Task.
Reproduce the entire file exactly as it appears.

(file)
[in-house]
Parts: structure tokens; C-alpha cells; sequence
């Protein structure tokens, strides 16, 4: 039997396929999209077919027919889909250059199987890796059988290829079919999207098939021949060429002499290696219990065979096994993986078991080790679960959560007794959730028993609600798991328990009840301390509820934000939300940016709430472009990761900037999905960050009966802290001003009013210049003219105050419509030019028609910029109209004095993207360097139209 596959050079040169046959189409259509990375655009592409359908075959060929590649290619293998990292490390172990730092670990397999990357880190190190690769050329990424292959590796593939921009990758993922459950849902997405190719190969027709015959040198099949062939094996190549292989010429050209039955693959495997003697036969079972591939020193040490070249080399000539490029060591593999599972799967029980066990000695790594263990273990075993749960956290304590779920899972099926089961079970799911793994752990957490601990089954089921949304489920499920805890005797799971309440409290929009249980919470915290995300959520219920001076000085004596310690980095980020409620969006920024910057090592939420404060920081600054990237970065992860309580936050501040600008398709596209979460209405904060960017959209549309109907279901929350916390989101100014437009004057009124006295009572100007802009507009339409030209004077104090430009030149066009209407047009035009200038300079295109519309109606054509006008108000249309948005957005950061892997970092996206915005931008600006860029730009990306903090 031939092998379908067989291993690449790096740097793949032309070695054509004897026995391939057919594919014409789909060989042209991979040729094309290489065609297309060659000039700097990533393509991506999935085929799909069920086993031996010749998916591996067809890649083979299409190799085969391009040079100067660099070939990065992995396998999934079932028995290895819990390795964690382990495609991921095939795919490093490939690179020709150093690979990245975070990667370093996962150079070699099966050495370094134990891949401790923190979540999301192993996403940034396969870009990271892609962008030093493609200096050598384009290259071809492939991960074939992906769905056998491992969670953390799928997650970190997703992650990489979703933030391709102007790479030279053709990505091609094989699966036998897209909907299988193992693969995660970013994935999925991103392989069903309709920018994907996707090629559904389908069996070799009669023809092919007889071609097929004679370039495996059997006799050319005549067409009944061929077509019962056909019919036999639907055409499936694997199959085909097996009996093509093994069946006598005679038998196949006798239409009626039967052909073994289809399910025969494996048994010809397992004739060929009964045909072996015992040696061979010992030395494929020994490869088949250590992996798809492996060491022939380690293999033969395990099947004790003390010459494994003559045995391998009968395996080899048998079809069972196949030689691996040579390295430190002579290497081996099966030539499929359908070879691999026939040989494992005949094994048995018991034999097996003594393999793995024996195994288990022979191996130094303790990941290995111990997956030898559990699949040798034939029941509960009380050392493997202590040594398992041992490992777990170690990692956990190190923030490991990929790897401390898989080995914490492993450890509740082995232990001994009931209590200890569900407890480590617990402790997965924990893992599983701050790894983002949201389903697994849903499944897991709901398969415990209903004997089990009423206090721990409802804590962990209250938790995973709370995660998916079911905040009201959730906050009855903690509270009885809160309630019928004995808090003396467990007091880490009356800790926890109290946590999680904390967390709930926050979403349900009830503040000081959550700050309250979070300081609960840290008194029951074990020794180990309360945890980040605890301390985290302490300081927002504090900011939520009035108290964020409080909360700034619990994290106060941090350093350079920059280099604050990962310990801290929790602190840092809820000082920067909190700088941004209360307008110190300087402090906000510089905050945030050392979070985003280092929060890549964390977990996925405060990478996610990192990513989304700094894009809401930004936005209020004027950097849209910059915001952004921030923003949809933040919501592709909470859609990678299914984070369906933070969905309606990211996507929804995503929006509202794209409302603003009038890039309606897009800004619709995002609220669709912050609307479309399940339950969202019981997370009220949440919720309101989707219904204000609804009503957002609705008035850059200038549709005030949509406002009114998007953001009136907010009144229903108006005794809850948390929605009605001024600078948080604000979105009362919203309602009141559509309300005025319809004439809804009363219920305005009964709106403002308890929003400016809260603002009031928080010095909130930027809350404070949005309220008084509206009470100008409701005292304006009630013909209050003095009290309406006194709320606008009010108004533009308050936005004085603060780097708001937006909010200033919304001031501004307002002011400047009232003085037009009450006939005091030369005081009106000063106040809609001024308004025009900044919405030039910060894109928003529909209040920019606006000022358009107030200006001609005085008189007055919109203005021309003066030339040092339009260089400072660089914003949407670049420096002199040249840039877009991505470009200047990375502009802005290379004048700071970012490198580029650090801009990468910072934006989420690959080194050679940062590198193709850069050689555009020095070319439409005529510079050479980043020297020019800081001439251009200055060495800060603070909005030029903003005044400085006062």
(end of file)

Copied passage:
[in-house]
Parts: structure tokens; C-alpha cells; sequence
């Protein structure tokens, strides 16, 4: 039997396929999209077919027919889909250059199987890796059988290829079919999207098939021949060429002499290696219990065979096994993986078991080790679960959560007794959730028993609600798991328990009840301390509820934000939300940016709430472009990761900037999905960050009966802290001003009013210049003219105050419509030019028609910029109209004095993207360097139209 596959050079040169046959189409259509990375655009592409359908075959060929590649290619293998990292490390172990730092670990397999990357880190190190690769050329990424292959590796593939921009990758993922459950849902997405190719190969027709015959040198099949062939094996190549292989010429050209039955693959495997003697036969079972591939020193040490070249080399000539490029060591593999599972799967029980066990000695790594263990273990075993749960956290304590779920899972099926089961079970799911793994752990957490601990089954089921949304489920499920805890005797799971309440409290929009249980919470915290995300959520219920001076000085004596310690980095980020409620969006920024910057090592939420404060920081600054990237970065992860309580936050501040600008398709596209979460209405904060960017959209549309109907279901929350916390989101100014437009004057009124006295009572100007802009507009339409030209004077104090430009030149066009209407047009035009200038300079295109519309109606054509006008108000249309948005957005950061892997970092996206915005931008600006860029730009990306903090 031939092998379908067989291993690449790096740097793949032309070695054509004897026995391939057919594919014409789909060989042209991979040729094309290489065609297309060659000039700097990533393509991506999935085929799909069920086993031996010749998916591996067809890649083979299409190799085969391009040079100067660099070939990065992995396998999934079932028995290895819990390795964690382990495609991921095939795919490093490939690179020709150093690979990245975070990667370093996962150079070699099966050495370094134990891949401790923190979540999301192993996403940034396969870009990271892609962008030093493609200096050598384009290259071809492939991960074939992906769905056998491992969670953390799928997650970190997703992650990489979703933030391709102007790479030279053709990505091609094989699966036998897209909907299988193992693969995660970013994935999925991103392989069903309709920018994907996707090629559904389908069996070799009669023809092919007889071609097929004679370039495996059997006799050319005549067409009944061929077509019962056909019919036999639907055409499936694997199959085909097996009996093509093994069946006598005679038998196949006798239409009626039967052909073994289809399910025969494996048994010809397992004739060929009964045909072996015992040696061979010992030395494929020994490869088949250590992996798809492996060491022939380690293999033969395990099947004790003390010459494994003559045995391998009968395996080899048998079809069972196949030689691996040579390295430190002579290497081996099966030539499929359908070879691999026939040989494992005949094994048995018991034999097996003594393999793995024996195994288990022979191996130094303790990941290995111990997956030898559990699949040798034939029941509960009380050392493997202590040594398992041992490992777990170690990692956990190190923030490991990929790897401390898989080995914490492993450890509740082995232990001994009931209590200890569900407890480590617990402790997965924990893992599983701050790894983002949201389903697994849903499944897991709901398969415990209903004997089990009423206090721990409802804590962990209250938790995973709370995660998916079911905040009201959730906050009855903690509270009885809160309630019928004995808090003396467990007091880490009356800790926890109290946590999680904390967390709930926050979403349900009830503040000081959550700050309250979070300081609960840290008194029951074990020794180990309360945890980040605890301390985290302490300081927002504090900011939520009035108290964020409080909360700034619990994290106060941090350093350079920059280099604050990962310990801290929790602190840092809820000082920067909190700088941004209360307008110190300087402090906000510089905050945030050392979070985003280092929060890549964390977990996925405060990478996610990192990513989304700094894009809401930004936005209020004027950097849209910059915001952004921030923003949809933040919501592709909470859609990678299914984070369906933070969905309606990211996507929804995503929006509202794209409302603003009038890039309606897009800004619709995002609220669709912050609307479309399940339950969202019981997370009220949440919720309101989707219904204000609804009503957002609705008035850059200038549709005030949509406002009114998007953001009136907010009144229903108006005794809850948390929605009605001024600078948080604000979105009362919203309602009141559509309300005025319809004439809804009363219920305005009964709106403002308890929003400016809260603002009031928080010095909130930027809350404070949005309220008084509206009470100008409701005292304006009630013909209050003095009290309406006194709320606008009010108004533009308050936005004085603060780097708001937006909010200033919304001031501004307002002011400047009232003085037009009450006939005091030369005081009106000063106040809609001024308004025009900044919405030039910060894109928003529909209040920019606006000022358009107030200006001609005085008189007055919109203005021309003066030339040092339009260089400072660089914003949407670049420096002199040249840039877009991505470009200047990375502009802005290379004048700071970012490198580029650090801009990468910072934006989420690959080194050679940062590198193709850069050689555009020095070319439409005529510079050479980043020297020019800081001439251009200055060495800060603070909005030029903003005044400085006062």